1945

On 22 February 1945 the Thornton left Pearl Harbor to take part in the invasion of Okinawa. However her part in the battle would be short. On 5 April 1945, while serving with the Search and Reconnaissance Group of the Southern Attack Group, she was involved in a collision with the Ashtabula(AO-51) and Escalante (AO-71).

Collision Damage to USS Thornton (AVD-11) Collision Damage to USS Thornton (AVD-11)

The Ashtabula’s bow struck the Thornton amidships, causing serious damage and opening up a large rift that opened her up to the sea. The Thornton had to be towed to safety by the Munsee, but on 8 April her little flotilla was threatened by four kamikaze aircraft. Two were shot down by the escorting destroyer USS Gillespie, and the other two failed to attack. The small fleet reached Kerama Retto on 14 April, but on 29 April a board of inspection and survey recommended that the Thornton should be stripped of all useful material, beached and decommissioned. She was beached and decommissioned on 2 May 1945. In July 1957 what was left of the wreck was donated to the government of the Ryukyu Islands.

Thornton earned three battle stars for World War II service, for Pearl Harbor, Guadalcanal and Okinawa.

Displacement (standard)

1,190t

Displacement (loaded)

1,308t

Top Speed

35kts
35.51kts at 24,890shp at 1,107t on trial (Preble)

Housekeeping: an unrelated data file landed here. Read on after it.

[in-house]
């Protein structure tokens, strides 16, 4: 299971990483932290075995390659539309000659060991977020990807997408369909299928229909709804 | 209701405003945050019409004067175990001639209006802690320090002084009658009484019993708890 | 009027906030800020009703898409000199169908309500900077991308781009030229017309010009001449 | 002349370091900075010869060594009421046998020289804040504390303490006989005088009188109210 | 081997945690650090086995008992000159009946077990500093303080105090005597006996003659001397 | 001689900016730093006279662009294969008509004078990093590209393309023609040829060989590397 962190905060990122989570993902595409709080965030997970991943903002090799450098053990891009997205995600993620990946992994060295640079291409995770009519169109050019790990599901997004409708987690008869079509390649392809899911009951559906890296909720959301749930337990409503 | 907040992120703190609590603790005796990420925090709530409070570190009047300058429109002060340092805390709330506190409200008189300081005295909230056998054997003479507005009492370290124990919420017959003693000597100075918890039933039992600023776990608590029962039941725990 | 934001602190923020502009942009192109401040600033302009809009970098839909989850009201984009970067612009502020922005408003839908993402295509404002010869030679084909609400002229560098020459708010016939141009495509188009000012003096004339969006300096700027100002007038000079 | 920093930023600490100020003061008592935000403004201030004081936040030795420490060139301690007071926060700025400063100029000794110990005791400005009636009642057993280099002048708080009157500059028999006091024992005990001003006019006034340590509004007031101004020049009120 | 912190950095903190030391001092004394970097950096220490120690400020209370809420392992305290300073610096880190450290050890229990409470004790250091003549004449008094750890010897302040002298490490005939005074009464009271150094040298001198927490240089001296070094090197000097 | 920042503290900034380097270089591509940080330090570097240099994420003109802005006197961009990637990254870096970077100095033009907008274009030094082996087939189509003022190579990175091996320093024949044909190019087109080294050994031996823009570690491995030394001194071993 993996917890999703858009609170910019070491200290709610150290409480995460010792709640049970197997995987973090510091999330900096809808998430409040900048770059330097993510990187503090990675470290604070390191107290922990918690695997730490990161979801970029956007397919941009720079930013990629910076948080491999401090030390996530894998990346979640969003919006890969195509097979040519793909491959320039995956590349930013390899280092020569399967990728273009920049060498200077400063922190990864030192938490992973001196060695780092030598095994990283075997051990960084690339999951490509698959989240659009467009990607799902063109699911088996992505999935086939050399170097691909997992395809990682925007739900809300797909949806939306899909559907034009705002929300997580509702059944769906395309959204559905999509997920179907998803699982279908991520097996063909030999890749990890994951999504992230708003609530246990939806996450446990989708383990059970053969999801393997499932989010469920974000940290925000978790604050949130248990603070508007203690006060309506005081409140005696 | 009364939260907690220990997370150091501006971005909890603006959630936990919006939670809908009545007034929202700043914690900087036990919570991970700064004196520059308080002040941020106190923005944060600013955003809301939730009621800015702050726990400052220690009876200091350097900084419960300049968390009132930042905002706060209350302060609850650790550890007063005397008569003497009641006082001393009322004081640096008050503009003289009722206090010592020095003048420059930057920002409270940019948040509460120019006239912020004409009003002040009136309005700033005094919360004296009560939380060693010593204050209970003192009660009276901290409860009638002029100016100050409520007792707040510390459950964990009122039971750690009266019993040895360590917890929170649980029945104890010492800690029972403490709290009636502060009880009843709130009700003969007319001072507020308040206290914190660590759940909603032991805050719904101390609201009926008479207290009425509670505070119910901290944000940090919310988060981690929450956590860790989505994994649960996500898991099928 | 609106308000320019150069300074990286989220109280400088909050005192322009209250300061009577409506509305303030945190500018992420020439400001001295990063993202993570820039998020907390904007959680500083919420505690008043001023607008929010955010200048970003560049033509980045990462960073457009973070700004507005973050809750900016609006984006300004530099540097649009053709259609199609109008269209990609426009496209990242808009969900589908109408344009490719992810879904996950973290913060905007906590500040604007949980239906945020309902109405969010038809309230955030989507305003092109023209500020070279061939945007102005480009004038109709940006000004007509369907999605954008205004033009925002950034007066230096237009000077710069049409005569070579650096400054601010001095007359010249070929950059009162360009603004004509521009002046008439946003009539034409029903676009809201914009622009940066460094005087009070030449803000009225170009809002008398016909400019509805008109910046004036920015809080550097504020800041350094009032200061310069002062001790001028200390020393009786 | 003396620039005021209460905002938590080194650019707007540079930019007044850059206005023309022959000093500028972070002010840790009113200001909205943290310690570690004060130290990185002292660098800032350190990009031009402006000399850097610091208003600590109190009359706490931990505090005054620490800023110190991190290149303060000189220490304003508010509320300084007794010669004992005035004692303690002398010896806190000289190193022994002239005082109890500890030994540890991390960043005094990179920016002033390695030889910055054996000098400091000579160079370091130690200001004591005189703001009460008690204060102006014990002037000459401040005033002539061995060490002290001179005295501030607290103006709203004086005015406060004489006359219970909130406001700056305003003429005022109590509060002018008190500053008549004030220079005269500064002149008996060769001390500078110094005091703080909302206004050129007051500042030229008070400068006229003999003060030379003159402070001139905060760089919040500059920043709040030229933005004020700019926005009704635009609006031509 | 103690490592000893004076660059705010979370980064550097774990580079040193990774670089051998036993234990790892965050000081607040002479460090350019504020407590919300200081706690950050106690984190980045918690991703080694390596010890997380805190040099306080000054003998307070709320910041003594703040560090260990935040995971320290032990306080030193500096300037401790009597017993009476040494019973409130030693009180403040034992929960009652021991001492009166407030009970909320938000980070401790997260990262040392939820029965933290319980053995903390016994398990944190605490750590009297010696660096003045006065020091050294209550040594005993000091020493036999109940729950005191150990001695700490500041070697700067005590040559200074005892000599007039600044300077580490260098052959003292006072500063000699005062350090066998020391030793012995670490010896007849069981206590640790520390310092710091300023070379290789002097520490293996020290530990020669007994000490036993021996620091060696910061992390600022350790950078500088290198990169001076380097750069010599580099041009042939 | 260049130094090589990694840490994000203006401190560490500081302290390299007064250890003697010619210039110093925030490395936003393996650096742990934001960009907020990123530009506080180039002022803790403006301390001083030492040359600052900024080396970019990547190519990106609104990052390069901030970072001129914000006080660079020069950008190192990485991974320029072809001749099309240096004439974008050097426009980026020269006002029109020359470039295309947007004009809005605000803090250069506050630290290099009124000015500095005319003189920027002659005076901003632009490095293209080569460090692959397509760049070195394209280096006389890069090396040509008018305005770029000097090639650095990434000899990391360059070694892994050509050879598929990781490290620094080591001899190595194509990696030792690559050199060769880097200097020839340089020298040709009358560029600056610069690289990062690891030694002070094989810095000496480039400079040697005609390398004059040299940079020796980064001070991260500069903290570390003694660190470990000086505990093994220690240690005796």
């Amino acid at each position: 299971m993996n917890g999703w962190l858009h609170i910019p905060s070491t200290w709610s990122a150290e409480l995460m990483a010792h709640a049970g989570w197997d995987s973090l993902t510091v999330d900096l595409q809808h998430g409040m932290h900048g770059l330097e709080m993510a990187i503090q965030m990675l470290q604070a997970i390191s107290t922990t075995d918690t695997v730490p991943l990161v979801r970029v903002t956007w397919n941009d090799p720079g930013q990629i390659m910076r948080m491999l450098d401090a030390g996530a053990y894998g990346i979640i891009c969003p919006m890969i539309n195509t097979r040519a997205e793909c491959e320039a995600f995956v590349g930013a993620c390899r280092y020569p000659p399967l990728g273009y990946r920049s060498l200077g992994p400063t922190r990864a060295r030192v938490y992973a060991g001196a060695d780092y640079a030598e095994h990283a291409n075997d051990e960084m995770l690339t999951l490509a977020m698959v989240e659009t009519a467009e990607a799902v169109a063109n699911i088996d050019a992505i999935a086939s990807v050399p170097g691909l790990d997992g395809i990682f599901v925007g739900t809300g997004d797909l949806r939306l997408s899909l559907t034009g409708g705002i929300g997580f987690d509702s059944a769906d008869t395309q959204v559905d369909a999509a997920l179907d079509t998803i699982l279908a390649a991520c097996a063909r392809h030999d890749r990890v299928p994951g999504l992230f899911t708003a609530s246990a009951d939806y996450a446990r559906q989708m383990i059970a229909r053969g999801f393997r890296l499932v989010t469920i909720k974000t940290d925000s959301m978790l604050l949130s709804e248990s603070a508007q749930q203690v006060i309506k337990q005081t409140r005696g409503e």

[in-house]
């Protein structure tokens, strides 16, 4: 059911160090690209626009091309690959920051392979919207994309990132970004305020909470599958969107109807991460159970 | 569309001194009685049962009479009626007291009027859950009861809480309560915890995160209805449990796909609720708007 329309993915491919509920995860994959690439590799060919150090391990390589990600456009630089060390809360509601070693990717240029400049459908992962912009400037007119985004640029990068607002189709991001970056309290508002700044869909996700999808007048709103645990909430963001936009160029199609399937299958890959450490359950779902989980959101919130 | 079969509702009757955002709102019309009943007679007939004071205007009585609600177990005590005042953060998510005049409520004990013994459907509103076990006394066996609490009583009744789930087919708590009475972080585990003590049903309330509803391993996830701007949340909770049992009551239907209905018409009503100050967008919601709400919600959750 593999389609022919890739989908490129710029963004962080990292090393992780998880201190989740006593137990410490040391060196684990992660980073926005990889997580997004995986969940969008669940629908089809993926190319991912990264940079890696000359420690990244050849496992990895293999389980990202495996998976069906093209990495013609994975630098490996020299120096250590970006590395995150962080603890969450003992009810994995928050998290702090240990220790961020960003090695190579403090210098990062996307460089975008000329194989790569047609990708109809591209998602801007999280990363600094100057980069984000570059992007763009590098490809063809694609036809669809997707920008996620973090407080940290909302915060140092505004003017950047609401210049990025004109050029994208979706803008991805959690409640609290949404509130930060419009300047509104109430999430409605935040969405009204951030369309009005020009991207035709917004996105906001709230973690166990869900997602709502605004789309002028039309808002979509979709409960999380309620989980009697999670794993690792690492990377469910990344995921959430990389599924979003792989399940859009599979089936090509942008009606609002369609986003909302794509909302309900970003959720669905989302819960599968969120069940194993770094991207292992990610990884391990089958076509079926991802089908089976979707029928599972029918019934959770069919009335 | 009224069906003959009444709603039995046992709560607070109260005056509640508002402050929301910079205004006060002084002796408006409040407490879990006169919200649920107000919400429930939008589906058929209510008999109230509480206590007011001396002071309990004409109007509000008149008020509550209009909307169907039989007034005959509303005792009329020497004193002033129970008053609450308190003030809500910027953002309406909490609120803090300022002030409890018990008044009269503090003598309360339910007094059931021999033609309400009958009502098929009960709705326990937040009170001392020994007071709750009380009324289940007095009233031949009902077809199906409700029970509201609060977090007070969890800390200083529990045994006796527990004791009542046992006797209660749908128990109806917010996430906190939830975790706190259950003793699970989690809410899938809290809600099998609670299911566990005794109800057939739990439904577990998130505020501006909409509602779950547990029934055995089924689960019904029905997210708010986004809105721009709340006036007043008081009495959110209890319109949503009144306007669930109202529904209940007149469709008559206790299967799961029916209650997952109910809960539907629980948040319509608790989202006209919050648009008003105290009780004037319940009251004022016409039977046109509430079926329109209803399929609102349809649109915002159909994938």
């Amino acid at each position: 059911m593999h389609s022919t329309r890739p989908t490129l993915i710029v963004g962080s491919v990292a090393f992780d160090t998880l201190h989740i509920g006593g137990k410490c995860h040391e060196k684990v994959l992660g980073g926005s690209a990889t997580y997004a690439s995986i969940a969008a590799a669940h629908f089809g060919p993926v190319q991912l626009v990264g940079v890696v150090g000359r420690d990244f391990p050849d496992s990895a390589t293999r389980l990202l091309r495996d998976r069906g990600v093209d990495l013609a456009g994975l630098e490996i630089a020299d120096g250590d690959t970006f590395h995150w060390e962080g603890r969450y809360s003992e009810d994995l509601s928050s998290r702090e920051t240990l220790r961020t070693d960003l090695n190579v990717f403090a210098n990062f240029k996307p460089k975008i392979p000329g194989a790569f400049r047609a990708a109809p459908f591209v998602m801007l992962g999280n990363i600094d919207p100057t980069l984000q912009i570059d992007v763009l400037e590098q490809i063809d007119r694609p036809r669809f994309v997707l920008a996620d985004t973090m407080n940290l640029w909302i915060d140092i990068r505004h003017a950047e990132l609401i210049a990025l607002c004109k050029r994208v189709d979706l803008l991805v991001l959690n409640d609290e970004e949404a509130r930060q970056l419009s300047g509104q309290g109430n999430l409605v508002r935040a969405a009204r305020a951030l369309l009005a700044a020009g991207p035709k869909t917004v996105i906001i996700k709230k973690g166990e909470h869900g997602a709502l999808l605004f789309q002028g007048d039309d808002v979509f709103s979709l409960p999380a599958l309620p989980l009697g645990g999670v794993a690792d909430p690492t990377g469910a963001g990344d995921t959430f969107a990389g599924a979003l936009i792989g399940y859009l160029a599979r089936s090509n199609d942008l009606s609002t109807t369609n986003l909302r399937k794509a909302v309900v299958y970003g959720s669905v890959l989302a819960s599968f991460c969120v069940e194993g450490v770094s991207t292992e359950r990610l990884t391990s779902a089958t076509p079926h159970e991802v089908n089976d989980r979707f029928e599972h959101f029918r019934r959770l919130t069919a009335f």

Engine

2-shaft Westinghouse geared tubines
4 boilers
27,000shp (design)

Range

2,500nm at 20kts (design)

Length

314ft 4in

Width

30ft 10.5in

Armaments

Four 4in/ 50 guns
One 3in/23 AA gun
Twelve 21in torpedoes in four triple mountings
Two depth charge tracks
One Y-Gun depth charge projector

Crew complement

114

Launched

2 March 1919

Commissioned

15 July 1919

Damaged in collision

5 April 1945

Decommisioned

2 May 1945

U.S. Destroyers: An Illustrated Design History, Norman Friedmann . The standard history of the development of American destroyers, from the earliest torpedo boat destroyers to the post-war fleet, and covering the massive classes of destroyers built for both World Wars. Gives the reader a good understanding of the debates that surrounded each class of destroyer and led to their individual features.
cover cover cover

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How to cite this article: Rickard, J (18 March 2020), USS Thornton (DD-270/ AVD-11) , http://www.historyofwar.org/articles/weapons_USS_Thornton_DD270_AVD11.html